Just Mercy (OBOC 2021-2022)

Explanatory Notes

Laura McBride’s lesson ideas for Just Mercy by Bryan Stevenson

One of my basic principles is to make my courses as rich as they can possibly be. I want every lesson to include music and history and poetry and every other form of human endeavor that I can sandwich in. I want my lessons to be like poems, dense and filled with images, operating at both a logical and an intuitive level. I want my students to feel things.


I organize my course by weekly themes: from non-human consciousness to happiness to baseball. For these lessons, I have chosen three excerpts from Just Mercy, attached each one to a theme, and then provided theme-related suggestions for supporting materials one might use.


I use small and large groups, and move students around often. Students read before they come to class, and bring a reading response to share. If different students have been assigned different reading materials, the first small group session will be to share that information. I also prepare thematic questions, which we might discuss as a whole or in groups. My students follow up a discussion class by writing an academic essay on the subject, so another small group session might give students a chance to brainstorm different ways to approach the academic essay prompt. Musical selections and poems are played aloud, with an accompanying video if I can find an appropriate one.


There is always more material than we can cover, and I just let it be that way. Sometimes we speed through a lot, sometimes we stop and spend all of our time in one place. My goal is not content. I am teaching writing. And I want their brains to fire on many levels.


The books listed are available through the CSN library. Or contact me, and I will share.


One Book, One College 2021/22

Just Mercy by Bryan Stevenson


Bryan Stevenson is a Harvard-trained lawyer who has spent more than three decades working with death row inmates and juveniles serving time in adult prison. He founded the Equal Justice Initiative, a legal practice “dedicated to defending those most desperate and in need.”


Just Mercy is organized around the story of Walter McMillian, who was condemned to die by the State of Alabama in 1986. He spent six years on death row before the Equal Justice Initiative was able to prove his innocence. Stevenson intersperses the developments in McMillian’s case with short narratives of other clients.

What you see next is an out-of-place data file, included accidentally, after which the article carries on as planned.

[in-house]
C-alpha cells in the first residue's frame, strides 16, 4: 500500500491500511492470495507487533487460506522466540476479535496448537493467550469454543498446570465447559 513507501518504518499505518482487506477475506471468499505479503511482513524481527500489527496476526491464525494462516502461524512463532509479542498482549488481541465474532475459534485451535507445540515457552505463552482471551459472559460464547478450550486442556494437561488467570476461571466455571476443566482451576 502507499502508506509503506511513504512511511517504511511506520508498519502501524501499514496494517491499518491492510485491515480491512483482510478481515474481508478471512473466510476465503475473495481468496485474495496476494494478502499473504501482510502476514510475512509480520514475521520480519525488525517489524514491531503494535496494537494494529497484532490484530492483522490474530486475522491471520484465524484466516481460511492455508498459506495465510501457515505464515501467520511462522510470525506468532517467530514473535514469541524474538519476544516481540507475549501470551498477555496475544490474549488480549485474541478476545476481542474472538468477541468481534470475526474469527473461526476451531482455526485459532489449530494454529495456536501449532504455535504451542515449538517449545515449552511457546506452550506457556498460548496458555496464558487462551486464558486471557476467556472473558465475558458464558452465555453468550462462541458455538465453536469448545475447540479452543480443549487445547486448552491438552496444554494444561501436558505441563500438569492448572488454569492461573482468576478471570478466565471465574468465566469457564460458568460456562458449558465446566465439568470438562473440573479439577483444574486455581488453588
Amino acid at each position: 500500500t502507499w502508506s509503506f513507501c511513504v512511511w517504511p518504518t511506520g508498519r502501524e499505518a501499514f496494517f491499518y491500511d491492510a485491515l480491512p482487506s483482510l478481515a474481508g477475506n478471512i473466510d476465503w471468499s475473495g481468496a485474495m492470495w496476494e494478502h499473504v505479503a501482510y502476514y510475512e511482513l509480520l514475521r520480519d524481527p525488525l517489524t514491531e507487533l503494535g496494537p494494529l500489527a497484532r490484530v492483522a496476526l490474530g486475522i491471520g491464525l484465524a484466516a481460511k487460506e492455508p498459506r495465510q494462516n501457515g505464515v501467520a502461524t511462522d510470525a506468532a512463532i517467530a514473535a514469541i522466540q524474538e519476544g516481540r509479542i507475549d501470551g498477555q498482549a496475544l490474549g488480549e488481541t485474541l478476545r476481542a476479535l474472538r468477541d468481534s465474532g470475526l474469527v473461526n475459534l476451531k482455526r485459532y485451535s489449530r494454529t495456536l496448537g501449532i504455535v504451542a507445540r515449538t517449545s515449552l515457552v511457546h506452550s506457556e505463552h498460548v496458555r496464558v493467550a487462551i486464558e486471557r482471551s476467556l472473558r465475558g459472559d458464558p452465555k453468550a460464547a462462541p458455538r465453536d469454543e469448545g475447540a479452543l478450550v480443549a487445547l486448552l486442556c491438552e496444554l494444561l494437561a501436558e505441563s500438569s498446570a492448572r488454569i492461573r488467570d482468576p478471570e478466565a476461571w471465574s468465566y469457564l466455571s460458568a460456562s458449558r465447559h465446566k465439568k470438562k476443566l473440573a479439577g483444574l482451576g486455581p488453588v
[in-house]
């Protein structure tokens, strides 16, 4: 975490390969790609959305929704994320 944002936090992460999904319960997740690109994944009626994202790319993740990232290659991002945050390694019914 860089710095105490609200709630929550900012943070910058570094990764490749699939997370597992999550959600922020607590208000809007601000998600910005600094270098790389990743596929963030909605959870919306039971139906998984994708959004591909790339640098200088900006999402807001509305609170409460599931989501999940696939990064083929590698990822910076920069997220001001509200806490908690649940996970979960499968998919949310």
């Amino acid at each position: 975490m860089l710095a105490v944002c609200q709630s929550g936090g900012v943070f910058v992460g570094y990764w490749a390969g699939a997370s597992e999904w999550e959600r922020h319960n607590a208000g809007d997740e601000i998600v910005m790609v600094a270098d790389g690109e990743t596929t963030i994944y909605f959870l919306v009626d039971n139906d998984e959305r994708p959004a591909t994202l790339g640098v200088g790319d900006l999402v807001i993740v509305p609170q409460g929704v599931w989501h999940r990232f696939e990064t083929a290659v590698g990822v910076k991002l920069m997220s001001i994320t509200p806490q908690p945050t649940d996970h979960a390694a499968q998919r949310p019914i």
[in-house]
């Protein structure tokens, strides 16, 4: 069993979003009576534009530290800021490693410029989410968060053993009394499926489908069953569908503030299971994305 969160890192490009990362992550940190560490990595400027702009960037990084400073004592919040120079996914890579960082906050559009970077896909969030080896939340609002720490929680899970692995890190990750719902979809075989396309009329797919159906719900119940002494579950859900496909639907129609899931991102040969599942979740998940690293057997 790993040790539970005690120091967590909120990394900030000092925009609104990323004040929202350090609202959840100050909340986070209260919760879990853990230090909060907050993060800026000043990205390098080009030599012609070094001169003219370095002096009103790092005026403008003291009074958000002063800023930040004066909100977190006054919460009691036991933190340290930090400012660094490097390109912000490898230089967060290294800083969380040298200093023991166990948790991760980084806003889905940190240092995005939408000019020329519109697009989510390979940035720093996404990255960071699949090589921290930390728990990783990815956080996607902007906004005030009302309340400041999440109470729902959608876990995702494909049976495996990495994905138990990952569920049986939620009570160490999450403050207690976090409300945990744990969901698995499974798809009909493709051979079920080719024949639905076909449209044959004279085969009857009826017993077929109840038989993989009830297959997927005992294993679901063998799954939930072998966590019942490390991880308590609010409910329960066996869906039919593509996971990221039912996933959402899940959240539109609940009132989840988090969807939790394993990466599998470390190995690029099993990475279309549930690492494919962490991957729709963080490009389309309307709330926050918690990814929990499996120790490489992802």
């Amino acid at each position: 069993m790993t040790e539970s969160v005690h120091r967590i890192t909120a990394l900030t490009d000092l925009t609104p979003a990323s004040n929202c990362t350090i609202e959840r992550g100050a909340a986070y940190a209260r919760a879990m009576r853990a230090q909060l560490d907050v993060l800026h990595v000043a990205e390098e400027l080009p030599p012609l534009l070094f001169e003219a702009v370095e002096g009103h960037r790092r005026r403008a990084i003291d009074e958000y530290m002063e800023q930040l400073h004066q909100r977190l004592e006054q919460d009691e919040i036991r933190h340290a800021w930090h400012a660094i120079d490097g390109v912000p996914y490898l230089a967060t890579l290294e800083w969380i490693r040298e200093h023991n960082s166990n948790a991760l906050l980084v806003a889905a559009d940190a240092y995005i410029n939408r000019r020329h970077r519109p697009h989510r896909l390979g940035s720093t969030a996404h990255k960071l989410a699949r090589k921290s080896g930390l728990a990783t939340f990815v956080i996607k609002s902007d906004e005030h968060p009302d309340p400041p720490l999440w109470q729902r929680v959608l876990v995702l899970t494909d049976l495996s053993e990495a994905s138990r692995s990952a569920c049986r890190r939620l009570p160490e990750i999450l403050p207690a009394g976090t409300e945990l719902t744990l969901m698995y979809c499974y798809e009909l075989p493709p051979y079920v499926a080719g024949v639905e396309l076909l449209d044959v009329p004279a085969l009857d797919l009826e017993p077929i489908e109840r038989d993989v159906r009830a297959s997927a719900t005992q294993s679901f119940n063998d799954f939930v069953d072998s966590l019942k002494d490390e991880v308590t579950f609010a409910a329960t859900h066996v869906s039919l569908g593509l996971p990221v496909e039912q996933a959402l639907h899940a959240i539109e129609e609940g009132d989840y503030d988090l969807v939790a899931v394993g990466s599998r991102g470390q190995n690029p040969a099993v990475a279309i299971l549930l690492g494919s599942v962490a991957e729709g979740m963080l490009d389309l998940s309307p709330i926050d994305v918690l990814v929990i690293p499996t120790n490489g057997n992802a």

The materials below are designed to work with three of these short narratives. The movie version of Just Mercy, which is available through the CSN library and will likely be shown on all three campuses, focuses on McMillian’s story.

Weekly Theme One: SUFFERING

Just Mercy excerpt (pp. 151-154): Ian’s story


Ian was tried as an adult and convicted of attempted murder when he was 14 years old. Initially placed in solitary confinement to protect him from older inmates, he ultimately spent eighteen years there.

Suggested ancillary materials:


Excerpt from All But My Life by Gerda Weissmann Klein (chapters 11, 12)

Gerda Weissmann Klein (1924-) is a Polish American writer and human rights activist. She is a Holocaust survivor whose memoir All But My Life was made into an Academy Award-winning film. Her testimony is part of the permanent exhibit of the United States Holocaust Memorial Museum. Klein spent nearly two years in a German concentration camp as a teenager, and was one of just 120 young women (out of 4,000) who survived a four-month death march as the war ended. These chapters tell her story of that march.


Excerpt from What You Have Heard Is True by Carolyn Forché (pp.88-93)

Carolyn Forché (1950-) is an American poet and human rights activist. Her memoir What You Have Heard Is True was a finalist for the 2019 National Book Award. In this short passage, she describes two days she spent with a rural doctor in El Salvador. Forché was young, naive, and only moderately competent in Spanish. I selected this reading for the detailed way that she describes the suffering the doctor has seen, and the way Forché contrasts this experience with time she had spent in American clinics.


Excerpt from Wade In the Water by Arthur C. Jones (pp 1-2, 18-19, 29-30)